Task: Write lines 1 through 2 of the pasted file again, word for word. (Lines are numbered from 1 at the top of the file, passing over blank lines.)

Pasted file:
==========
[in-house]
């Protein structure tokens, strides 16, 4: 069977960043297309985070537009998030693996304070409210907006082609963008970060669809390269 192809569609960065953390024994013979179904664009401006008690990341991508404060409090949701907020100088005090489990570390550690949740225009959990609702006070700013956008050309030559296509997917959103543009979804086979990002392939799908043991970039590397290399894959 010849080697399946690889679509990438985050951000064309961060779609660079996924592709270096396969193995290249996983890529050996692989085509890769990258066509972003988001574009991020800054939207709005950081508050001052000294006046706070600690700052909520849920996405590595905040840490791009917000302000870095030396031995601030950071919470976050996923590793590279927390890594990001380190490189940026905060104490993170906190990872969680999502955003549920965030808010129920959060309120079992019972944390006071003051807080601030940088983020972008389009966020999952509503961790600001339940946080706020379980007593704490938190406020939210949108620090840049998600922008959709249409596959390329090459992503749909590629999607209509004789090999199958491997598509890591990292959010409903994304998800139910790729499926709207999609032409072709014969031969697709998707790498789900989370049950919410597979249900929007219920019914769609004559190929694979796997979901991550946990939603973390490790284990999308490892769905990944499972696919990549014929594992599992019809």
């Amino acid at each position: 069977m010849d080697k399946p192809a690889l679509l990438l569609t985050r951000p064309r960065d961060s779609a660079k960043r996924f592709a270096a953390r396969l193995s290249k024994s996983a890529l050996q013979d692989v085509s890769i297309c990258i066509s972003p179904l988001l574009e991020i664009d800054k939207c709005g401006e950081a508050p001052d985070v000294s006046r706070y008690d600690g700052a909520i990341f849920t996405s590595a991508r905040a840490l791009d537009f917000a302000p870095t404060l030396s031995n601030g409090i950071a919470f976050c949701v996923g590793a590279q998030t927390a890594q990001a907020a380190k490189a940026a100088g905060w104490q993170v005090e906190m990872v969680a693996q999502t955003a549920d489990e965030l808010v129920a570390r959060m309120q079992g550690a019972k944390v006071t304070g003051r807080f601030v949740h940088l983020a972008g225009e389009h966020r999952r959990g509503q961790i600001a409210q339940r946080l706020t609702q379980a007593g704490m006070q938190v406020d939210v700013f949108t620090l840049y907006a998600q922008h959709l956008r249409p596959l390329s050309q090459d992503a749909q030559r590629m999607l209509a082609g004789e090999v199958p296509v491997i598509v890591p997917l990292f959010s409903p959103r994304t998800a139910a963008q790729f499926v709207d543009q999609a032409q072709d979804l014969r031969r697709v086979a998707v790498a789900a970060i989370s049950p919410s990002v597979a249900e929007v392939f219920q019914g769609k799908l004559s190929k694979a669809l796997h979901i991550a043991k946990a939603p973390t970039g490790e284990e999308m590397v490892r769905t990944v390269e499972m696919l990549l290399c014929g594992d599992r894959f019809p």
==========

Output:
[in-house]
């Protein structure tokens, strides 16, 4: 069977960043297309985070537009998030693996304070409210907006082609963008970060669809390269 192809569609960065953390024994013979179904664009401006008690990341991508404060409090949701907020100088005090489990570390550690949740225009959990609702006070700013956008050309030559296509997917959103543009979804086979990002392939799908043991970039590397290399894959 010849080697399946690889679509990438985050951000064309961060779609660079996924592709270096396969193995290249996983890529050996692989085509890769990258066509972003988001574009991020800054939207709005950081508050001052000294006046706070600690700052909520849920996405590595905040840490791009917000302000870095030396031995601030950071919470976050996923590793590279927390890594990001380190490189940026905060104490993170906190990872969680999502955003549920965030808010129920959060309120079992019972944390006071003051807080601030940088983020972008389009966020999952509503961790600001339940946080706020379980007593704490938190406020939210949108620090840049998600922008959709249409596959390329090459992503749909590629999607209509004789090999199958491997598509890591990292959010409903994304998800139910790729499926709207999609032409072709014969031969697709998707790498789900989370049950919410597979249900929007219920019914769609004559190929694979796997979901991550946990939603973390490790284990999308490892769905990944499972696919990549014929594992599992019809």